Performing a Queer Youth of Colour Dialogue: A Curricular Intervention 

Key Terms: queer people of color; applied drama pedagogy; race, gender, and sexuality in education; ontoepistemology 

Lead: Dirk J. Rodricks, PhD

About the Project

I am engaging QTBIPOC artist(s) to take my award-winning dissertation research and make it appreciable to diverse publics and particularly those within the K-12 sector through a curricular intervention. Part one is a performance piece and part two is a study guide that applies the performance piece to the K-12 curriculum across Canada. My research focused on Queer Desi/South Asian young adults as they understand and negotiate their identities in a “multicultural” city like Toronto. It was a mixed methods project and included a community scan/survey, life story narrative interviews, almost 20 hours of applied drama work, and “time-pass” (literally means spending time with kin). As a curricular intervention, it is important that Queer Youth of Colour stories be told through a variety of media. Performance is an effective tool for both young people and educators to examine the challenges and possibilities of queer racialized joy. Simultaneously, when scaffolded with a study guide, it can offer a structural understanding. It is not simply of a relational understanding between those that identify as Queer Youth of Colour and those who do not. It is also, as the data suggests, about their relationship with the environment, and with Blackness (recognized but without demonstrated action) and Indigeneity (missing entirely). And so, while it is about pain of being unseen, erased, marginalized, it is also about imagining a better, different world – a futurity that is still worth fighting for, living for, learning for, loving for. This aspiration of futurities and the agency to imagine is at the heart of my dissertation project and will form the core of the curricular intervention. Positioned to work with K-12 educators, the focus of the intervention will be minoritized young adults and how they individually and collectively challenge and subvert dominant notions of what it means to thrive and be whole, a key ambition of the Flourish Research Collective.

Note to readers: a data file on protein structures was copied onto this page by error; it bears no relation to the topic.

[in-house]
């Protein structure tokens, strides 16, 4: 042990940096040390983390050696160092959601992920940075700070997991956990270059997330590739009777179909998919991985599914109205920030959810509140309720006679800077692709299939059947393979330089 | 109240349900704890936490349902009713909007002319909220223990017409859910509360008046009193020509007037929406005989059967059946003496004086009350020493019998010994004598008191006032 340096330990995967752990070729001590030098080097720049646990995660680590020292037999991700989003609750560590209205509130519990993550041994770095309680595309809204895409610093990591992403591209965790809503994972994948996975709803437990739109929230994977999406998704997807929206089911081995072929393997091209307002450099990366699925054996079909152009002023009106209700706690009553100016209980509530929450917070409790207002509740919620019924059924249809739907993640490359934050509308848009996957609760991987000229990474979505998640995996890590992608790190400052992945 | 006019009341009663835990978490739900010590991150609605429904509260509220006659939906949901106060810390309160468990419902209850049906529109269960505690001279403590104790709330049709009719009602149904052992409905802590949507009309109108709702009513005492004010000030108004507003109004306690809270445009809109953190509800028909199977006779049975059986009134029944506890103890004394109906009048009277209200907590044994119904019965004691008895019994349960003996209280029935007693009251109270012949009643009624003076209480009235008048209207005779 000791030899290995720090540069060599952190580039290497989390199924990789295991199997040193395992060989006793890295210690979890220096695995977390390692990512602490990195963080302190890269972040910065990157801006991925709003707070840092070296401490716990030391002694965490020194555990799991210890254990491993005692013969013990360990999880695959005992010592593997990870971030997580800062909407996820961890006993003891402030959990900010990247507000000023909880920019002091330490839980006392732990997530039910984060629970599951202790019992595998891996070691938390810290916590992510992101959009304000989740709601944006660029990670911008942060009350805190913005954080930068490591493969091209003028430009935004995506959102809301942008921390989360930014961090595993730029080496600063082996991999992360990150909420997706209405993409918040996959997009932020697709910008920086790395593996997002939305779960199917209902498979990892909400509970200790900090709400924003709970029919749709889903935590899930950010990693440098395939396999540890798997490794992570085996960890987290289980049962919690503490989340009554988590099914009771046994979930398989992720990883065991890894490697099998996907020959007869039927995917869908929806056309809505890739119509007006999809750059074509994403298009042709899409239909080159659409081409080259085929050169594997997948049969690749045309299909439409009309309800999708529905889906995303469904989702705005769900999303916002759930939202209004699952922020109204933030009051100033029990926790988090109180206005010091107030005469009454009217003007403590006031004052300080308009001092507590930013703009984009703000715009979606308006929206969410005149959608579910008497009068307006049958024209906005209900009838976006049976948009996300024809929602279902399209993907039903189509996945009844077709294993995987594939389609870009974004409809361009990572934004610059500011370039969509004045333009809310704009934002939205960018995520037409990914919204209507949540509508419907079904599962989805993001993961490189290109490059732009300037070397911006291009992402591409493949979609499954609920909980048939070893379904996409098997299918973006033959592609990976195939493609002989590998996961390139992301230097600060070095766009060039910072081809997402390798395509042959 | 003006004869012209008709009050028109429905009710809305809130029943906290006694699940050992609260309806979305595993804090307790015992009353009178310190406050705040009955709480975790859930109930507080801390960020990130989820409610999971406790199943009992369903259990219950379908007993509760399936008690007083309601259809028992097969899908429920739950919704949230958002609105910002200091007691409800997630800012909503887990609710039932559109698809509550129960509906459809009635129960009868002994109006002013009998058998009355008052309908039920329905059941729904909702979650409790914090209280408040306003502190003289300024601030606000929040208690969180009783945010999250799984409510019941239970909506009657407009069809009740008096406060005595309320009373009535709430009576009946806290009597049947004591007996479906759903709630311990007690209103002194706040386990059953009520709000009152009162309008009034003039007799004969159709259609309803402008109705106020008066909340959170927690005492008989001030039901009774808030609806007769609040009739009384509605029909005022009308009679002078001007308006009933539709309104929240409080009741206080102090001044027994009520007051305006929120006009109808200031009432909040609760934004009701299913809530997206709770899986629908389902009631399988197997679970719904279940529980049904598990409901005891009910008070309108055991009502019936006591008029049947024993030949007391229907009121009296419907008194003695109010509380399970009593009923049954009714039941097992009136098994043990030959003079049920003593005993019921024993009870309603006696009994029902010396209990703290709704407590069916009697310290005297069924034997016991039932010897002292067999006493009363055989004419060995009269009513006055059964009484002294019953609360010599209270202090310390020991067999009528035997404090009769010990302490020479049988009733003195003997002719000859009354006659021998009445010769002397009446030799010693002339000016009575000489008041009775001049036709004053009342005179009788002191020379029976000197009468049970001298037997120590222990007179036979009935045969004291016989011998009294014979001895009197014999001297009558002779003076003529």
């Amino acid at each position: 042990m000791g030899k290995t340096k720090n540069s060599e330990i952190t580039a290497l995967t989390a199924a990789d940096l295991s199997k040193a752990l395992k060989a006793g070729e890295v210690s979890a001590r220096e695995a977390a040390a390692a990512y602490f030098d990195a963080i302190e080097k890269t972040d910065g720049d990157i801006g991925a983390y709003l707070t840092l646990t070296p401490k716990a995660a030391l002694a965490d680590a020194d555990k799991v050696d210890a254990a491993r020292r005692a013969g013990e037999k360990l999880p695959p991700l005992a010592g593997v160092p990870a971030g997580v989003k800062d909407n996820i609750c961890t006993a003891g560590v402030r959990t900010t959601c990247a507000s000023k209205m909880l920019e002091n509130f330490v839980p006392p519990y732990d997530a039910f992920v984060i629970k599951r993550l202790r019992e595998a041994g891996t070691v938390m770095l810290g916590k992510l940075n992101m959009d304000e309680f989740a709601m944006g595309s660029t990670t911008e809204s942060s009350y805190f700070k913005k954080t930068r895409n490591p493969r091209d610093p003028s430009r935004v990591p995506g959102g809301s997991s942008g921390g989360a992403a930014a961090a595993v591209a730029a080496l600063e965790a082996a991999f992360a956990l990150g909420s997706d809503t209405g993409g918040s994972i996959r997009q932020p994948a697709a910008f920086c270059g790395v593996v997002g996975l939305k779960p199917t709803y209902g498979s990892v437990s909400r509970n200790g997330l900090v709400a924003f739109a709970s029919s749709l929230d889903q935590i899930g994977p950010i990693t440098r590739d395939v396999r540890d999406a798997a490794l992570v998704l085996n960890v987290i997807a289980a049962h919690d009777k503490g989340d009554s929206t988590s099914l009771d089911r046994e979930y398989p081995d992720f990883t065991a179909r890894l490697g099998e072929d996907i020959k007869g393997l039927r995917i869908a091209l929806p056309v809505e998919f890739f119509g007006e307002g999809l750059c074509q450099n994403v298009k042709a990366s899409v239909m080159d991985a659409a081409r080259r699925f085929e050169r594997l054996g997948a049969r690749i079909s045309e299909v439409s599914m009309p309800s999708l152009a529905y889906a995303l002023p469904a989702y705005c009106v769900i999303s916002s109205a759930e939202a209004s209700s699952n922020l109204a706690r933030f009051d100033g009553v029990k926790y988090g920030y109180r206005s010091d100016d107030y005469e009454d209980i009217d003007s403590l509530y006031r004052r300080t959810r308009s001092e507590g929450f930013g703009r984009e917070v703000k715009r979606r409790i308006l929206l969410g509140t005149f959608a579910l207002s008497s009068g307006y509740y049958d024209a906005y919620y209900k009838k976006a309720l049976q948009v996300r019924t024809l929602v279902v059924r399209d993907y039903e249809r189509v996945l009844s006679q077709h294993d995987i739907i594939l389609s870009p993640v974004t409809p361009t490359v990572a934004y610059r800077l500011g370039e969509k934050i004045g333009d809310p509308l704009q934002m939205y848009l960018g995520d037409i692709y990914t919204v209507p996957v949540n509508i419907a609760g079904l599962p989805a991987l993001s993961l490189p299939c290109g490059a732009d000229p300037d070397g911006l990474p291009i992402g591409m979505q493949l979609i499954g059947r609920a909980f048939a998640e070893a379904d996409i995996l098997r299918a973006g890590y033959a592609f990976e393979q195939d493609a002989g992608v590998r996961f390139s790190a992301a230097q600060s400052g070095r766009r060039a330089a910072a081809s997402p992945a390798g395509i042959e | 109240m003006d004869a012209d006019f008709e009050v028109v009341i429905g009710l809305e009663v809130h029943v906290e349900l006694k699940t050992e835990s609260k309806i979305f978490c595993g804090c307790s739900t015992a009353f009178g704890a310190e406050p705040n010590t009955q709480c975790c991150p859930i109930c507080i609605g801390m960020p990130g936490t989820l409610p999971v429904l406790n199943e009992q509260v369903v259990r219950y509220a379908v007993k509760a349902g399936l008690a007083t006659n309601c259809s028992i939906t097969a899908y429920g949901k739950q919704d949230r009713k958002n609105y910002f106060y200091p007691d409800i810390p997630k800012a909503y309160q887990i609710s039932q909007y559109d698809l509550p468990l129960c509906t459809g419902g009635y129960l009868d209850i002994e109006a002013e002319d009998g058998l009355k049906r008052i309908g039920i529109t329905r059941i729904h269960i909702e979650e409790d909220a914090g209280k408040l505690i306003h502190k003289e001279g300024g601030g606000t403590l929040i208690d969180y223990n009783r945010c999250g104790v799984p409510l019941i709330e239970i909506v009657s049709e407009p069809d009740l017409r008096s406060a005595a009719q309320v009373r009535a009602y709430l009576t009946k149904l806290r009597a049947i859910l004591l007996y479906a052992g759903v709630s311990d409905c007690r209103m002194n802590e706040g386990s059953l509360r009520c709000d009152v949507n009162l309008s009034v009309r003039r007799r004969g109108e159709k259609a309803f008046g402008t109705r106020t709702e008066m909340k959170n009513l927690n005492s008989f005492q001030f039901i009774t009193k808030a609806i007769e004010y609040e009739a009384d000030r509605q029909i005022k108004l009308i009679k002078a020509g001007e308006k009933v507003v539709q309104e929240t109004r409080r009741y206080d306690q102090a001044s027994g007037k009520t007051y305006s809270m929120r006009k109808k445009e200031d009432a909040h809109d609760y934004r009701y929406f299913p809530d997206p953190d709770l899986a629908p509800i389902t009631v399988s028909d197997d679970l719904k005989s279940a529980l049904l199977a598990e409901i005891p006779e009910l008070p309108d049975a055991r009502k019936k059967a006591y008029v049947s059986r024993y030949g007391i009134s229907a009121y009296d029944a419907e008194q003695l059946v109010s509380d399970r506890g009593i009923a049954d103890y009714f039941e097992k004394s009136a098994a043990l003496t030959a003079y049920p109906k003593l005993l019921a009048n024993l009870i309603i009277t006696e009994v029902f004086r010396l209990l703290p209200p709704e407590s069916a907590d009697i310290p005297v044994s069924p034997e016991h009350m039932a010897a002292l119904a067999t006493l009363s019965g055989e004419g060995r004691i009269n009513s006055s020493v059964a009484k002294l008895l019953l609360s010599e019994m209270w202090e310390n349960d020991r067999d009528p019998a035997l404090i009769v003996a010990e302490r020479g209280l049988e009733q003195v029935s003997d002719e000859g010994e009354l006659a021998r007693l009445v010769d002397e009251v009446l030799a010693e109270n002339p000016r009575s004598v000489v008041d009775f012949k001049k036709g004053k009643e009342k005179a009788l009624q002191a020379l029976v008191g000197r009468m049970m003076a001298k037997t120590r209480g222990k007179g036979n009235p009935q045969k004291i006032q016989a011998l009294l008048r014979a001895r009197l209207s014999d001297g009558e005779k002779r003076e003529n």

The FLOURISH Collective is supported in part by funding from the New Frontiers in Research Fund,
the Social Sciences and Humanities Research Council, and the University of Toronto Connaught Fund